Tokyo. Public domain photo.
Tokyo. Public domain photo.

100 Yen Love: from “slob” to boxer in urban jungle


The Japanese have given an appealingly quirky twist to the pop culture icon of the underdog who gets into boxing. The anti-heroine – and unlikely boxer – in 100 Yen Love (2014) is one of the bravest characters I’ve seen in urban-jungle type movies. Besides overcoming sexism in the sport, she’s had to get out of her own deep, seemingly hopeless rut.

"100 Yen Love" (Hyakuen no koi") movie poster. Fair use license, Wikimedia Commons.
“100 Yen Love” (Hyakuen no koi”) movie poster. Fair use license, Wikimedia Commons.

The opening movie just shown at this year’s Filmkunstmesse stars Sakura Andô as Ichiko. The 32-year-old quit university, lives with her parents in a nondescript urban neighborhood, refuses to help her mother at the bento shop, and spends her days in pajamas and disheveled hair. She may be suffering from depression. A favorite pastime of hers seems to be playing a boxing video game with her nephew, who just moved back into her parents’ place with his mom, her sister.

But her sister’s return causes problems and animosity, and an aggressive episode prompts their mother to kick Ichiko out of the house. But for all her laziness – her sister calls her a “slob” – Ichiko is very stubborn and strong-willed.

Leaving home with practically just the shirt on her back (and a dirty one at that), Ichiko manages to land a job at the 100 yen shop (equivalent to the dollar or euro store) she often shops at herself. She also finds an apartment to live on her own. The shop ends up being central to the plot, as the title suggests; and defining of certain kinds of love the protagonist encounters. You even get used to its incessant little song.

She has no work experience and no experience dealing with men. All of a sudden, she has to handle a job and a “love” triangle all at the same time.

Ichiko meets “Banana Man” (Hirofumi Arai) and is immediately taken with him. She’s observed him in the nearby boxing school, and he’s seen her looking in too, and remembers her. The employees at the 100 yen shop call him “Banana Man” because he always buys bananas – energy for boxing, perhaps? But the name may have a double meaning.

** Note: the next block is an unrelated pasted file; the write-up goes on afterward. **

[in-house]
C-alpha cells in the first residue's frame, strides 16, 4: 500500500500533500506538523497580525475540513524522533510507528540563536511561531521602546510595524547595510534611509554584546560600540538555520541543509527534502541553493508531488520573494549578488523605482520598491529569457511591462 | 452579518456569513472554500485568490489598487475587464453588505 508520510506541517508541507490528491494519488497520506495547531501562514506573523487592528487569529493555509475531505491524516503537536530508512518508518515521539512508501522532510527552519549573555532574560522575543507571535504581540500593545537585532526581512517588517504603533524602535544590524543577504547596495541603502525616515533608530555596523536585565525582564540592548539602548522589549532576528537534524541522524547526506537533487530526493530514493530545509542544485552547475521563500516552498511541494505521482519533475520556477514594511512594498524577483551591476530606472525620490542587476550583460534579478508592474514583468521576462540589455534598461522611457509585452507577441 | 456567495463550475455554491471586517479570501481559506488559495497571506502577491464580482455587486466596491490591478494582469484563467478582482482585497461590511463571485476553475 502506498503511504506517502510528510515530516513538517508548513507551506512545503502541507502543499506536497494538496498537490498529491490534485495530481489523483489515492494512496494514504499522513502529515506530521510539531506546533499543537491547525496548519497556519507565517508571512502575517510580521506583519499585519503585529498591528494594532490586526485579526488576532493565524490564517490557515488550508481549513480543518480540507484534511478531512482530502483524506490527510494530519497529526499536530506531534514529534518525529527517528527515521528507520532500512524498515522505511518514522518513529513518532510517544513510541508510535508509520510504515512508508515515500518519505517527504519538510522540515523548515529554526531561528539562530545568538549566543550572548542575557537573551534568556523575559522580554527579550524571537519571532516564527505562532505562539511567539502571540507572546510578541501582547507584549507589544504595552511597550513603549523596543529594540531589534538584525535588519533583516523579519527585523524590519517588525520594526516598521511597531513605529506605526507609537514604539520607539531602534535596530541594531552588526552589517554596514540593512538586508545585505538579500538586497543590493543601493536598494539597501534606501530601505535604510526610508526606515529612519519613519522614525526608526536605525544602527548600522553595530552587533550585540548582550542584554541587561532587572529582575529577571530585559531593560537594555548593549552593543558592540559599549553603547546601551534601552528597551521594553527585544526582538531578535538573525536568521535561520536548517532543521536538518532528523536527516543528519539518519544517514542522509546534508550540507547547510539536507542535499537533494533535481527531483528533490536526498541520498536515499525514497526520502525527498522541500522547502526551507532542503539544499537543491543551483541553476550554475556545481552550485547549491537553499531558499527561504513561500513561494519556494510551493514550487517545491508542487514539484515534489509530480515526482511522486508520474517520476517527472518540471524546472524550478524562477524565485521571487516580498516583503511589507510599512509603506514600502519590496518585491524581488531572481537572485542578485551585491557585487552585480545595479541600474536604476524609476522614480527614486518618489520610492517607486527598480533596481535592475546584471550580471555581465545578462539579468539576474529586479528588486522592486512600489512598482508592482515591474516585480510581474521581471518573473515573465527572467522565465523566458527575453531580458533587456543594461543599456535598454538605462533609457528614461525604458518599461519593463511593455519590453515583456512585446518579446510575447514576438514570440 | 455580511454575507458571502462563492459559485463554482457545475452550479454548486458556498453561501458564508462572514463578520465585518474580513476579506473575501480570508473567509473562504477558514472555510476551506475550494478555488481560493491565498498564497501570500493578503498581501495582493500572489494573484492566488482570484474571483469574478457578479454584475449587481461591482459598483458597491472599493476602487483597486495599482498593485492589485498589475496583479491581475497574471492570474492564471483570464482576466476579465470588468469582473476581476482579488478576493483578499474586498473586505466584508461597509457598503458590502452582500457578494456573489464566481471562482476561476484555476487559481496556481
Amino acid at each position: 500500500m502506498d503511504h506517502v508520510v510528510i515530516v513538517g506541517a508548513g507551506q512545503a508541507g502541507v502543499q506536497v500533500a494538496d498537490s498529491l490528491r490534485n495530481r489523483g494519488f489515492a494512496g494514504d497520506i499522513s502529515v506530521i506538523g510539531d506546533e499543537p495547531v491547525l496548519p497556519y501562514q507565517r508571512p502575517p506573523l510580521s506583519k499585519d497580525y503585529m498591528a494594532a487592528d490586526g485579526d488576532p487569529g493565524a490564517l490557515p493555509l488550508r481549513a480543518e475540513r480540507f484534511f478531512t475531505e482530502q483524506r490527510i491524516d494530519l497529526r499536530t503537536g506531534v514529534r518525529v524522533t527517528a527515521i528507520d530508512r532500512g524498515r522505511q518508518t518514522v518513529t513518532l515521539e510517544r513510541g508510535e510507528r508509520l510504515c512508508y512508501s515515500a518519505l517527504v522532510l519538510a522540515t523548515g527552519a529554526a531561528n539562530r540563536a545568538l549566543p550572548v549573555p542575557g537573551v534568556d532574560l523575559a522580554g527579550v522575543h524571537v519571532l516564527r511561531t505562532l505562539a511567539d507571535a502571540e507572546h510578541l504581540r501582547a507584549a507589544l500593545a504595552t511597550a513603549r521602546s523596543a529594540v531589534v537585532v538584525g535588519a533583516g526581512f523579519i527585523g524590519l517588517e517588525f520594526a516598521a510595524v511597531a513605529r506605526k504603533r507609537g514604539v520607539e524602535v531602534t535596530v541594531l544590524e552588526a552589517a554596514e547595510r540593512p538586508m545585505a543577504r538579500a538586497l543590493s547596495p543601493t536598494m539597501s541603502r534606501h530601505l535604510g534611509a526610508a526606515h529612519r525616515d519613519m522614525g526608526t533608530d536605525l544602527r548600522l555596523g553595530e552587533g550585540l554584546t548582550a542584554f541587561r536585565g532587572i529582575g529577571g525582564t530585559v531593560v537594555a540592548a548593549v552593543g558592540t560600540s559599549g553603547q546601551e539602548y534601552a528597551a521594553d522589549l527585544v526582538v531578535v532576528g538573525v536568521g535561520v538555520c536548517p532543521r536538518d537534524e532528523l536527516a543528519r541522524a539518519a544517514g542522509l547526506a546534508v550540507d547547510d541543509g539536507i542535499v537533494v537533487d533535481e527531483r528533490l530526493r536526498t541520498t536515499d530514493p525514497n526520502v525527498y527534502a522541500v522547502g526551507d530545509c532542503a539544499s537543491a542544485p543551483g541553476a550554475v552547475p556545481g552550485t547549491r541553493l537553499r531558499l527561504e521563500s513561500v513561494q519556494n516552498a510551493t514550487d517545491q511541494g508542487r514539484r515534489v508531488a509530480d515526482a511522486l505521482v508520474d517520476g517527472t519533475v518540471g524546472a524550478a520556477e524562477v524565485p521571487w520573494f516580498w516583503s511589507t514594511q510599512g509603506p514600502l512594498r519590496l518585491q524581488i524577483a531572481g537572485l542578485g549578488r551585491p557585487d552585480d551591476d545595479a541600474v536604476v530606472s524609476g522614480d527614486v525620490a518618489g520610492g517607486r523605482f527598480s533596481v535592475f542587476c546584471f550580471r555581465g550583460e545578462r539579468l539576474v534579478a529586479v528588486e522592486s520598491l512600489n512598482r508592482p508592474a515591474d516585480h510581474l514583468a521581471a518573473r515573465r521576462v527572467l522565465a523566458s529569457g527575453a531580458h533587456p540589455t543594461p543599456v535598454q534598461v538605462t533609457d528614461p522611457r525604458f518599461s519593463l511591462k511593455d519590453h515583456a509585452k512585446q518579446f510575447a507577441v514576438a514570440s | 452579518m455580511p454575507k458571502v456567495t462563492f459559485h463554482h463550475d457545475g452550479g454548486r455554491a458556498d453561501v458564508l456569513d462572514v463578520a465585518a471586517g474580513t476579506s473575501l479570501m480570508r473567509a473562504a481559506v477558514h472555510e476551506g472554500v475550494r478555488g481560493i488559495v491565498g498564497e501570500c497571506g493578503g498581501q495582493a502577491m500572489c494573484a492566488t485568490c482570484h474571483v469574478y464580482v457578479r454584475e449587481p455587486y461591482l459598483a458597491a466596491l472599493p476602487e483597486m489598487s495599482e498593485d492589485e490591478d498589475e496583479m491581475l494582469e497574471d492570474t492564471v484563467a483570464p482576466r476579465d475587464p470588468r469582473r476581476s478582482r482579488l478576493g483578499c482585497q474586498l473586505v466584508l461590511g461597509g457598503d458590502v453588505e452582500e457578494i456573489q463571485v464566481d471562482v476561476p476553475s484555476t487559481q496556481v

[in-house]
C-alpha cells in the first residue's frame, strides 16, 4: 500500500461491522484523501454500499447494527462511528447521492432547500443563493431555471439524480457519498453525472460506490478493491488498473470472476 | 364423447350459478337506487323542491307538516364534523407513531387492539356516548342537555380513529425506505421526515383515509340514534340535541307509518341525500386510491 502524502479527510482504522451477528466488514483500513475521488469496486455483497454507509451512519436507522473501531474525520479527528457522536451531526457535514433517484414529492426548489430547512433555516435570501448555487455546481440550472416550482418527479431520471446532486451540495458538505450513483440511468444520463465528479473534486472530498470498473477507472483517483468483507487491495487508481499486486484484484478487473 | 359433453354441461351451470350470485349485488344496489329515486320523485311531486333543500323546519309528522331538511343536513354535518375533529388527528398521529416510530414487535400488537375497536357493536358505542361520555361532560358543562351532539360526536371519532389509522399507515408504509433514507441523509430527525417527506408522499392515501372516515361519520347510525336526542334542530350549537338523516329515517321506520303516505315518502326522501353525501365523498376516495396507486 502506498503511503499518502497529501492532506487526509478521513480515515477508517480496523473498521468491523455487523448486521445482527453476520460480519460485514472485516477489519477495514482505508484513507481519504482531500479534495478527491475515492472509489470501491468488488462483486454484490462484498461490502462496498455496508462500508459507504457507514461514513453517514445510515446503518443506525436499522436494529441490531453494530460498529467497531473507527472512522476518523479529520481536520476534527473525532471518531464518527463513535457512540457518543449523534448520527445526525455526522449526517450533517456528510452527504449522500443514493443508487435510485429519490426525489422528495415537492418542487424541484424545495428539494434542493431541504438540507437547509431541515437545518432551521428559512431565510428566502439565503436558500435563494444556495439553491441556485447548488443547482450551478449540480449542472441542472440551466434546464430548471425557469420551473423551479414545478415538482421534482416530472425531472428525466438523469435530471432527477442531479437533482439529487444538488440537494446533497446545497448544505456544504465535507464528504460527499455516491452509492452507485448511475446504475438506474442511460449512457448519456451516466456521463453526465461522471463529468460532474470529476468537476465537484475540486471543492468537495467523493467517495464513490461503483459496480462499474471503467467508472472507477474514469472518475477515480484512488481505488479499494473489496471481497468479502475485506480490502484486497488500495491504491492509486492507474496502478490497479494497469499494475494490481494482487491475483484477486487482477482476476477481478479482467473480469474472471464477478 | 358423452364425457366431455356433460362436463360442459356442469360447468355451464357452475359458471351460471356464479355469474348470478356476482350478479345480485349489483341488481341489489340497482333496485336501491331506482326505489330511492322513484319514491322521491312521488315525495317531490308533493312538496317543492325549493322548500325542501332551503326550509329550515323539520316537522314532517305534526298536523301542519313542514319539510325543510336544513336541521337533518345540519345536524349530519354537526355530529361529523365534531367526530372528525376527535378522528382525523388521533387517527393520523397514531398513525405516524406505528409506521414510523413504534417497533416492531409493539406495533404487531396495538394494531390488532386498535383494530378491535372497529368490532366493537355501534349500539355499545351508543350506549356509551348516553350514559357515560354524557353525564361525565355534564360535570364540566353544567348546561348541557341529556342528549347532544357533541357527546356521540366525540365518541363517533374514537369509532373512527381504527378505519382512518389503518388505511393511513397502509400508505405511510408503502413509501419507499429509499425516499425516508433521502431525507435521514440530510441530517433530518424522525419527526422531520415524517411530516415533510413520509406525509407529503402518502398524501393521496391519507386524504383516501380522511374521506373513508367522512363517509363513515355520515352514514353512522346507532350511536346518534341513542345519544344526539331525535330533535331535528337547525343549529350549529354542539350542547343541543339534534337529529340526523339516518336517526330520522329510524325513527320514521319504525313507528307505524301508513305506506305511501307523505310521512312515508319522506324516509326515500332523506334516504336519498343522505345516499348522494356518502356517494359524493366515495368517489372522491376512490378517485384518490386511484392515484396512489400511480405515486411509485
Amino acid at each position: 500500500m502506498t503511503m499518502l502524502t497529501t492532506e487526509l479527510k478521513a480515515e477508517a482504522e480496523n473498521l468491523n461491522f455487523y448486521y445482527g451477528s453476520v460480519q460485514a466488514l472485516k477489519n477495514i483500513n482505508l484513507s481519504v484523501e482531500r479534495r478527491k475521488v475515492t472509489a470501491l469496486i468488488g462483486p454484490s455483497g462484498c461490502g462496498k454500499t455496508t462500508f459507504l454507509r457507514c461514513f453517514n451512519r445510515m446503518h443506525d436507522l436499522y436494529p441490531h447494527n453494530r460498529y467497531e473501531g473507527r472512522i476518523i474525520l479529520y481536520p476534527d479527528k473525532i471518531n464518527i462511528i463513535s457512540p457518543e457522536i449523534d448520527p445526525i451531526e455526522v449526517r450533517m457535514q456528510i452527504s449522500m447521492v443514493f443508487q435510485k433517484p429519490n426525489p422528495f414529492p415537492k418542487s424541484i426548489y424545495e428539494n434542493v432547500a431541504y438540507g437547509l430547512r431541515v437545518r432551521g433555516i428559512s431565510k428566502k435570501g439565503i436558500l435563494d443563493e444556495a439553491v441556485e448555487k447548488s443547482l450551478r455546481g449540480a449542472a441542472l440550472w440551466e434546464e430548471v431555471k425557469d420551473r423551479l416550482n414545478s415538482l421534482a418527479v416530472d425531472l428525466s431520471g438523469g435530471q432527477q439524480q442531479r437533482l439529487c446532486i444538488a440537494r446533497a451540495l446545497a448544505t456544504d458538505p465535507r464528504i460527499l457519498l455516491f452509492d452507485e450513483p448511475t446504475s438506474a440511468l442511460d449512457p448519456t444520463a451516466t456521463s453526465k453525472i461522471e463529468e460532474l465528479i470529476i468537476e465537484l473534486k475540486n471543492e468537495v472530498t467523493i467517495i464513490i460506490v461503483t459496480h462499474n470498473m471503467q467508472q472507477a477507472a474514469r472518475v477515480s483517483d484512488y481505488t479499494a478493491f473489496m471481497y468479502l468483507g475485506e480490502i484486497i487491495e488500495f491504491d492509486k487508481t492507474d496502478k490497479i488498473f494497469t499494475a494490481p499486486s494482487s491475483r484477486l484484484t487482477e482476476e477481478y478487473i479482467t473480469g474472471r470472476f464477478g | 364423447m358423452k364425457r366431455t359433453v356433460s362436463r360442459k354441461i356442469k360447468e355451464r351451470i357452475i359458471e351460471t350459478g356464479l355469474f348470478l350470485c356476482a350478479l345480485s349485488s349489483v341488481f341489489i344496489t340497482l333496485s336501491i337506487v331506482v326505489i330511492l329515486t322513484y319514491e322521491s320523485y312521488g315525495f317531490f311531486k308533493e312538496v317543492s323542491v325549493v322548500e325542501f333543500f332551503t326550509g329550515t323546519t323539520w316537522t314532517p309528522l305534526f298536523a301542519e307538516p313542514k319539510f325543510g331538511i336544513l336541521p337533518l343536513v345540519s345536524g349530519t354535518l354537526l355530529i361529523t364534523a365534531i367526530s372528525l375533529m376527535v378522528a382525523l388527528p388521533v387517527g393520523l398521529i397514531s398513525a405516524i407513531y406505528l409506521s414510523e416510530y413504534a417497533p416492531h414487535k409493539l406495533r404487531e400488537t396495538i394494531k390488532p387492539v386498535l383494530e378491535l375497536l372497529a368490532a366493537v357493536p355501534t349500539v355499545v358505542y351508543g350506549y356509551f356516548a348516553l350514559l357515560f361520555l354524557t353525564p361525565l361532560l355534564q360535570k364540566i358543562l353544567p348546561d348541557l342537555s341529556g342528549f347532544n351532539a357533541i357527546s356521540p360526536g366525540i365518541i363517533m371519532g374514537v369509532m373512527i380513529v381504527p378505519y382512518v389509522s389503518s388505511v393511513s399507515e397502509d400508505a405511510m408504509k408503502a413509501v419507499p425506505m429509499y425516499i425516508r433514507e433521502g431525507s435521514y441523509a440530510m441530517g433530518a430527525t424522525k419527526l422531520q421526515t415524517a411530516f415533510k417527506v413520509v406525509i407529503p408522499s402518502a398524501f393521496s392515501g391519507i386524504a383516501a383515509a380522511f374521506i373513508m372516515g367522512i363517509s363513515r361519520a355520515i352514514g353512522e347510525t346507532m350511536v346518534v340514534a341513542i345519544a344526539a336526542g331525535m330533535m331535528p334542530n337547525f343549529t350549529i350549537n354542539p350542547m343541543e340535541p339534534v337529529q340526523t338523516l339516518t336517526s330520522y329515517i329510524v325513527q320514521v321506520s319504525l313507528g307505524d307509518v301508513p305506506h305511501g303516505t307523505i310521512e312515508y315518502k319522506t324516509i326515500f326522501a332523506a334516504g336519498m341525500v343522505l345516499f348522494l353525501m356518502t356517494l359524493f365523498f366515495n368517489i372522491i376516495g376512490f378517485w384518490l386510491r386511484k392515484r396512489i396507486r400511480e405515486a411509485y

And then there’s the dirty old man from the store. He’s a horrible person and we don’t get to find out quite what made him like that. Loneliness, perhaps? But nothing justifies his actions. With him the anger inside Ichiko bubbles stronger – and then, just when she thinks she’s finally finding some sort of happiness, “Banana Man” disappoints her.

But instead of going back to her parents’ and her depressive bubble, Ichiko channels her anger into boxing, at the school where “Banana Man” used to practice. She wants to learn to defend herself and finds a confidence she didn’t know she had.

The more she boxes, the more you can see the change in her personality and, of course, her looks. Her going out in pajama pants resists almost up until the end, however.

Ichiko’s parents and sister come to watch her boxing, and you can see they’re impressed by how much she’s changed, without having to say much. Her sister’s face says it all, in one of the most poignant moments I found in the movie. Actually, to me the movie’s highlights consist of little nuggets of intense drama and comedy too good for me to reveal.

Ichiko is proof that acts of courage in the face of gloomy adversity don’t have to be grandiose to count. Her newfound strength and confidence will affect her nephew and even “Banana Man,” who will probably pay it forward, too. As little people in an urban jungle, odd are that’s all we can really hope.

She reminds me a bit of the public servant in another really good Japanese movie, the classic Ikiru from Akira Kurosawa. He shows such courage in the face of adversity (a terminal diagnosis in his case), and generosity in his final acts in his community.

Directed by Masaharu Take, 100 Yen Love was Japan’s selection for the 2015 Oscars, but was not nominated. The film (and especially its main character) was well-received in Japan and won several important awards. The Filmkunstmesse folks brought it over because they thought it might interest German audiences, and wanted to test it in Leipzig. If the general applause at the end was any indication, the film passed the test.

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Filmkunstmesse is coming to Leipzig and we give you some of the highlights.

The Filmkunstmesse continues until Friday, 23 Sept. For the full list of films playing in Leipzig theaters for the fest / fair, visit their program. Don’t forget to filter movies with “Öffentlich,” for the ones that are open to the general public. Others are for film industry guests only.

A Global Studies doctoral degree holder and former newspaper reporter, avid eater, pseudo-philosopher and poet, occasion-propelled singer, semi-professional socializer, movie addict, Brazilian-American nomad. In this space, she will share some of her experiences and (mis)adventures regarding various topics, with special attention to social issues.

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